Just because you know where I am, doesn’t mean I’m listening.

 

Here’s an interesting story that makes us step down from the ivory tower and take a real world look at proximity marketing.

 

4 people are are sitting drinking in a pub, a psychologist, a salesman, a lawyer and a marketing man. No this isn’t a joke, there’s no punchline, it’s just the way it was.

Golden fleece

I was out with a number of friends from my climbing club in a pub when the conversation moved towards mobiles and advertising, “I hate those bloody videos they put on before the YouTube video you want to watch. They even put one for Justine Bieber before an Iron Maiden video. Is that what you marketers call relevant placement.”

 

One part of me naturally defends our industry, but the pragmatic side agrees with my friends. As a consumer I also hate ads that get in the way, especially pre-roll videos.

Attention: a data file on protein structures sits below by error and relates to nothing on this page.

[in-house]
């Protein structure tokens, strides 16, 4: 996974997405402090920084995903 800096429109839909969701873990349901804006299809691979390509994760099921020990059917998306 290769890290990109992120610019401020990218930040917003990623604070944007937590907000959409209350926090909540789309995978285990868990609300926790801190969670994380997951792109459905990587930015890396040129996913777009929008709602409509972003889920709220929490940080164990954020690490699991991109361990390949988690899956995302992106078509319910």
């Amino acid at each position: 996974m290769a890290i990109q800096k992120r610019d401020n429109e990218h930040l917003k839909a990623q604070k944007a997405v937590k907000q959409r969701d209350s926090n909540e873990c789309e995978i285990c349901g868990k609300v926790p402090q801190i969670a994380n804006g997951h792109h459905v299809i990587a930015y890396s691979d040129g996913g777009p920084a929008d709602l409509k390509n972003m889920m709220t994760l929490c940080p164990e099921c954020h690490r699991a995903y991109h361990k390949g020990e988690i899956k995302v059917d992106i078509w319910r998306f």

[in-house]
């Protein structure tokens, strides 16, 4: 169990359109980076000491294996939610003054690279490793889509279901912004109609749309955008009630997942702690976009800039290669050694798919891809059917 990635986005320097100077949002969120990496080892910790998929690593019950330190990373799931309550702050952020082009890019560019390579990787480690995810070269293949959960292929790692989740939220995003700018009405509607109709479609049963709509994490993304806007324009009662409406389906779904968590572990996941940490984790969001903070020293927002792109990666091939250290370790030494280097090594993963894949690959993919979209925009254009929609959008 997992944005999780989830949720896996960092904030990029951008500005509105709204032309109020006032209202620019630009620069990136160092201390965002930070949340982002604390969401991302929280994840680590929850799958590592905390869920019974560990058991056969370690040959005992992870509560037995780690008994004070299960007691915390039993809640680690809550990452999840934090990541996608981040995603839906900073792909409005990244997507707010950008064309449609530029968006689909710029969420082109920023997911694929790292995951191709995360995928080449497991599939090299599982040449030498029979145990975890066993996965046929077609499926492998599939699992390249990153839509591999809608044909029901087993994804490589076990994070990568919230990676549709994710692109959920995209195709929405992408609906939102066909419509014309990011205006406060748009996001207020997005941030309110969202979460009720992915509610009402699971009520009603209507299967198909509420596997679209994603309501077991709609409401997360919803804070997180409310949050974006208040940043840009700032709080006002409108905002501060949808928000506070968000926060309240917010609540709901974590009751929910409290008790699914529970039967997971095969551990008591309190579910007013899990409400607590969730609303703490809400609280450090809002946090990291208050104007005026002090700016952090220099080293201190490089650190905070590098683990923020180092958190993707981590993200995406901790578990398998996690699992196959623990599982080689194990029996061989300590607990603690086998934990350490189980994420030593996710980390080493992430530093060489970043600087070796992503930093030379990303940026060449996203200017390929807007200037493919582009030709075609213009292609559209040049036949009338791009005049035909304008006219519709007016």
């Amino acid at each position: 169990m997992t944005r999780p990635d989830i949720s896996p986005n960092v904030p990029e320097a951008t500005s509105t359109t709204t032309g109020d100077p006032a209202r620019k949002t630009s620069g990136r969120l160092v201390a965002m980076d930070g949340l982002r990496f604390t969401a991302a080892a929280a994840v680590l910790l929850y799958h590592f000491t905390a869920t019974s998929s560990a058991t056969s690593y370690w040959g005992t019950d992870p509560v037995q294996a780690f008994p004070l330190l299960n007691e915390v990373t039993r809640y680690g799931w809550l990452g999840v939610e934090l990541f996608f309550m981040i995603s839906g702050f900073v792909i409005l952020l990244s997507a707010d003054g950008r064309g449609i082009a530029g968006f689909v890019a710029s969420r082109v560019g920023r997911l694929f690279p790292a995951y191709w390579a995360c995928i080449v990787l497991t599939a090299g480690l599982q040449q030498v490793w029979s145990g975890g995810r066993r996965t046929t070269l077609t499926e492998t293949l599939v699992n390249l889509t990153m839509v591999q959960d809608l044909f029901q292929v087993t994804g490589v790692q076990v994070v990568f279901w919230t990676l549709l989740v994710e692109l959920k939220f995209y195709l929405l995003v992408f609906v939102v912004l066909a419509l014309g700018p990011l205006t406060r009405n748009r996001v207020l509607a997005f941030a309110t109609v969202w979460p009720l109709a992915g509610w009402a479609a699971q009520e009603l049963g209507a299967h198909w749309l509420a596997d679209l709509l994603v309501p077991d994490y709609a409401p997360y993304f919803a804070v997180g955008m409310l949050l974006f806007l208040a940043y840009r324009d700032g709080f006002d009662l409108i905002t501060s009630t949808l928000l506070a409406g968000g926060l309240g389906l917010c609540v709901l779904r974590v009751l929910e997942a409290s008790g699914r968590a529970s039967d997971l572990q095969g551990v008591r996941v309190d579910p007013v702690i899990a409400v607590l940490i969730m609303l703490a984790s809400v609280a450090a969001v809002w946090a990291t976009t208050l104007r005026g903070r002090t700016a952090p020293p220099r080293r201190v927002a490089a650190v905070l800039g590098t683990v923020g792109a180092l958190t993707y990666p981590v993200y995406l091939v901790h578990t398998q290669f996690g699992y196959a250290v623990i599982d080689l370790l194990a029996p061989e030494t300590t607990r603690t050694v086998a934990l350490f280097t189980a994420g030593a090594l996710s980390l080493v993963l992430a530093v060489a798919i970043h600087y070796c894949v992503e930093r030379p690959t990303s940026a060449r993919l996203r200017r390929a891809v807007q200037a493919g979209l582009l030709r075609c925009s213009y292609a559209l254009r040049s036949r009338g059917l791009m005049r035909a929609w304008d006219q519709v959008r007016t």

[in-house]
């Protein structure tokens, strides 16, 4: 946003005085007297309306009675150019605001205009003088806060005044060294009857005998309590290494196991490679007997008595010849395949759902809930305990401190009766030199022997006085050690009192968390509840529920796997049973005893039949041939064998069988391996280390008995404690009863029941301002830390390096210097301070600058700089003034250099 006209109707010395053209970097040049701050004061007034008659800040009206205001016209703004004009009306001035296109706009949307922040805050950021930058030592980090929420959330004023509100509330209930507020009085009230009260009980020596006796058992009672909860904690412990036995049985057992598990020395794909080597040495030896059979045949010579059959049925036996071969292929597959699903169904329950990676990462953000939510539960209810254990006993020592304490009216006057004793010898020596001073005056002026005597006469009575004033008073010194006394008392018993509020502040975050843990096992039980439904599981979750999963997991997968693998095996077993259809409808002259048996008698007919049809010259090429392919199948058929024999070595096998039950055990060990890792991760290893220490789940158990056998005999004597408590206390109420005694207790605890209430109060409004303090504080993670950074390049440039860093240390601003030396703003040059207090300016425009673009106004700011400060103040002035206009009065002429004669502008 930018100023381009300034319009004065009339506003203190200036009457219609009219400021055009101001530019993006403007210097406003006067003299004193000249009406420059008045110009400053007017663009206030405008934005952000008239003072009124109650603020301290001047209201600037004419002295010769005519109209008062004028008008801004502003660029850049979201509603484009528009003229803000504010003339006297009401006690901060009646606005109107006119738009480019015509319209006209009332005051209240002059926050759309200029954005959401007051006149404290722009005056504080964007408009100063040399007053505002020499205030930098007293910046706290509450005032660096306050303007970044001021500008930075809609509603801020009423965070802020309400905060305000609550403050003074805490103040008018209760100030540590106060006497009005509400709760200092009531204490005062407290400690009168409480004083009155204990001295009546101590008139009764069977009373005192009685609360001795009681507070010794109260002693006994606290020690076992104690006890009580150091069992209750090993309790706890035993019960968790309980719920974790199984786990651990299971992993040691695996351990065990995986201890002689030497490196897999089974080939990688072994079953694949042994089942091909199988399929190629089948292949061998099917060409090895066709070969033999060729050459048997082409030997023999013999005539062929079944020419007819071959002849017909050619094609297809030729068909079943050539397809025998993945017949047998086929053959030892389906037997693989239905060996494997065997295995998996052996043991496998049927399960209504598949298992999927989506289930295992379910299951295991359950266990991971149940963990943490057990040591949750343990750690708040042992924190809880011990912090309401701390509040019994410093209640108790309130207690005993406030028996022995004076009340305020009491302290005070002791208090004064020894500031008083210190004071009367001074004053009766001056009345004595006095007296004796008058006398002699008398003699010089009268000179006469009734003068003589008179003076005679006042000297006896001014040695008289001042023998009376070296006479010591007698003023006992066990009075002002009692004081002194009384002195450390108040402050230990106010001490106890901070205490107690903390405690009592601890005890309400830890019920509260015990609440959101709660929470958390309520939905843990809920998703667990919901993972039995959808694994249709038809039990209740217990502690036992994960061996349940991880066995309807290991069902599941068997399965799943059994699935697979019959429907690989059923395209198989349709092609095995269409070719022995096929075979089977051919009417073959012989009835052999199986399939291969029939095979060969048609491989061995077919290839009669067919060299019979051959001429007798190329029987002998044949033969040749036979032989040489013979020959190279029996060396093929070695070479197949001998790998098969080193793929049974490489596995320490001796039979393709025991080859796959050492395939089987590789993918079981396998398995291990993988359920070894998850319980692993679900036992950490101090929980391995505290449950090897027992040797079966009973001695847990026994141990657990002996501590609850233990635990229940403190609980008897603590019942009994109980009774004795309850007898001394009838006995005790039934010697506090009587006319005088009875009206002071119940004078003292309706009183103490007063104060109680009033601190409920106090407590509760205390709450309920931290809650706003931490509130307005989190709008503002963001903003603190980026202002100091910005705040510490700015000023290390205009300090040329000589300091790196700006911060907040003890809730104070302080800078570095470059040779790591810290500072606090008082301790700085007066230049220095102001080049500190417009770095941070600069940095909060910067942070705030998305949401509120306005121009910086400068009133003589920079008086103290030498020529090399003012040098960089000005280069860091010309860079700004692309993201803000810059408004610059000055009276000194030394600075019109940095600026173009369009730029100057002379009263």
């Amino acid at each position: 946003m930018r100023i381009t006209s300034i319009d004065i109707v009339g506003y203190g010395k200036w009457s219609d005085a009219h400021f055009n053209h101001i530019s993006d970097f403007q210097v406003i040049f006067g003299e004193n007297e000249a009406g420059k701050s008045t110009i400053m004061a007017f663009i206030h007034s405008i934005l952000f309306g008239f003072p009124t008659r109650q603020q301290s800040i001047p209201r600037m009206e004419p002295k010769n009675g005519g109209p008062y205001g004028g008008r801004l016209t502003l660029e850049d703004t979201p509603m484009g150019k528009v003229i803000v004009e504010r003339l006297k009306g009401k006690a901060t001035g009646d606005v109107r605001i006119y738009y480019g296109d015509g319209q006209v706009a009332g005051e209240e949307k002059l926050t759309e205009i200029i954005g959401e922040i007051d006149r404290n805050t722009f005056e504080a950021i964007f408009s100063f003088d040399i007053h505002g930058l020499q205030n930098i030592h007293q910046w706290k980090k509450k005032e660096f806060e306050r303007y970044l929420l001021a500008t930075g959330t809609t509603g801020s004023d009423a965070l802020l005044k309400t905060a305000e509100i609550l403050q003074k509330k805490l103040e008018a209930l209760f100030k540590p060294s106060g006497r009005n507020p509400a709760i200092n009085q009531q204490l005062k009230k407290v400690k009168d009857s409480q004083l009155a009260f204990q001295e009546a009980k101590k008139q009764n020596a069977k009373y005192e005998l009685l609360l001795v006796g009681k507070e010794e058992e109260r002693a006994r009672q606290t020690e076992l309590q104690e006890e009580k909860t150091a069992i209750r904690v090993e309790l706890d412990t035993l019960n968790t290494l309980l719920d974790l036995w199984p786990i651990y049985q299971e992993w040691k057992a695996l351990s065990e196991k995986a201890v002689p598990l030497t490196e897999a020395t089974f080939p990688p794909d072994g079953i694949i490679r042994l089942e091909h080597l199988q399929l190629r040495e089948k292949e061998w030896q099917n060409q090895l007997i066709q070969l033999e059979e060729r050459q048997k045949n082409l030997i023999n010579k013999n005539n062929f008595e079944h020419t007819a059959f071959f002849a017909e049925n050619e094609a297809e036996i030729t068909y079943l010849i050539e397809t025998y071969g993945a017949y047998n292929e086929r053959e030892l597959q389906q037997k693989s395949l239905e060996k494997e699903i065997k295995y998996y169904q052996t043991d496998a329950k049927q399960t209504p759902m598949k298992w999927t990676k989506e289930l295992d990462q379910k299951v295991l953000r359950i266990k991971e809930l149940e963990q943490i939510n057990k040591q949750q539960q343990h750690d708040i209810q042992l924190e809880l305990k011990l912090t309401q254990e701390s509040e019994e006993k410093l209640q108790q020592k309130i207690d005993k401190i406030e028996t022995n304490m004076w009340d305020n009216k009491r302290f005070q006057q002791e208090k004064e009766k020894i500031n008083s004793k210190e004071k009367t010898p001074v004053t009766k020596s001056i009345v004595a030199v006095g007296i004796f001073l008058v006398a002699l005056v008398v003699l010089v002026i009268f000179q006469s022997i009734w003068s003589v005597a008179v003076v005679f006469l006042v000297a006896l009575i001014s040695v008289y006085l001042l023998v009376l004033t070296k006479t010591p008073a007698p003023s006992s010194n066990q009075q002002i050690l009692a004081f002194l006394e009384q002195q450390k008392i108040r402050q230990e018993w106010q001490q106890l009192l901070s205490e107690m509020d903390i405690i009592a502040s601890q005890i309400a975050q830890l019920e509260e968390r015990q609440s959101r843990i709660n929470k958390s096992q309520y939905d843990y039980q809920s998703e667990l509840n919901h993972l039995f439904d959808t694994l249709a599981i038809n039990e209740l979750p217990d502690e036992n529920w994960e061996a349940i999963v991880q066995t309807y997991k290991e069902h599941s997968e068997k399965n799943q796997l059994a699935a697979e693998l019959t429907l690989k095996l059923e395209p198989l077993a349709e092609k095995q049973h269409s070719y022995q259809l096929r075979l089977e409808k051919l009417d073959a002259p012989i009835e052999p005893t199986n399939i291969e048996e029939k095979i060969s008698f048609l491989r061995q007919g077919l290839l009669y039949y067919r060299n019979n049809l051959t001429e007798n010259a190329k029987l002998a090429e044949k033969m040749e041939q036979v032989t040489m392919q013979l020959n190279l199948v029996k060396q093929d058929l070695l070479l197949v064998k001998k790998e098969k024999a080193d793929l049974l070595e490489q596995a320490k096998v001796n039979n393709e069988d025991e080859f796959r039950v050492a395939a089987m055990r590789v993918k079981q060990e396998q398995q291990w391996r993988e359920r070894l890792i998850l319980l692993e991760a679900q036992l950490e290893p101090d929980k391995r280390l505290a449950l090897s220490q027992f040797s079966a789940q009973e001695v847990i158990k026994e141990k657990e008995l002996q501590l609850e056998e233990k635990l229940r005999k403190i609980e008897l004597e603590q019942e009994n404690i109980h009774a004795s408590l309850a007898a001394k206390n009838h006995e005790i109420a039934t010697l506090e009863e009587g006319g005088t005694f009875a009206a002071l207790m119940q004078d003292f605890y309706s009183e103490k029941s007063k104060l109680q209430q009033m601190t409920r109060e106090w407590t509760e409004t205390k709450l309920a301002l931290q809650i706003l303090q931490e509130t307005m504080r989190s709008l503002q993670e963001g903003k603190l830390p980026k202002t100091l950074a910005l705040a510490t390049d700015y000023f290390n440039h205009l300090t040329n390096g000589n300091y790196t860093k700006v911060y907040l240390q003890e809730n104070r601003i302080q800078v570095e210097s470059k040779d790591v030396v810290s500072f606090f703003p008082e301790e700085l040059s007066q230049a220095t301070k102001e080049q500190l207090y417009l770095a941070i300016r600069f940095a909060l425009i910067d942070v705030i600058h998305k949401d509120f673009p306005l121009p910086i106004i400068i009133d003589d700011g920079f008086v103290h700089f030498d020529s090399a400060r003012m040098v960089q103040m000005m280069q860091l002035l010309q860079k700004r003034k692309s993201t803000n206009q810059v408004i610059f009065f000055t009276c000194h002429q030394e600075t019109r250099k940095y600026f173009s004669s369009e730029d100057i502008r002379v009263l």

The conversation moved onto ads that pop up on Facebook, “I’m married so why do I keep getting ads for dating sites?” What can you say, “I guess you clicked on something that some pointy head programmer assumes means you’re single,” I replied.

 

At that point a SMS hit one of my friend’s mobiles. “What!?” he exclaimed. We all looked at his mobile. It was an ad promoting an alcohol brand with a voucher. “That takes the biscuit, no way will I even buy that brand, how dare they poke around in my personal space, how the hell do they know I’m in a pub?”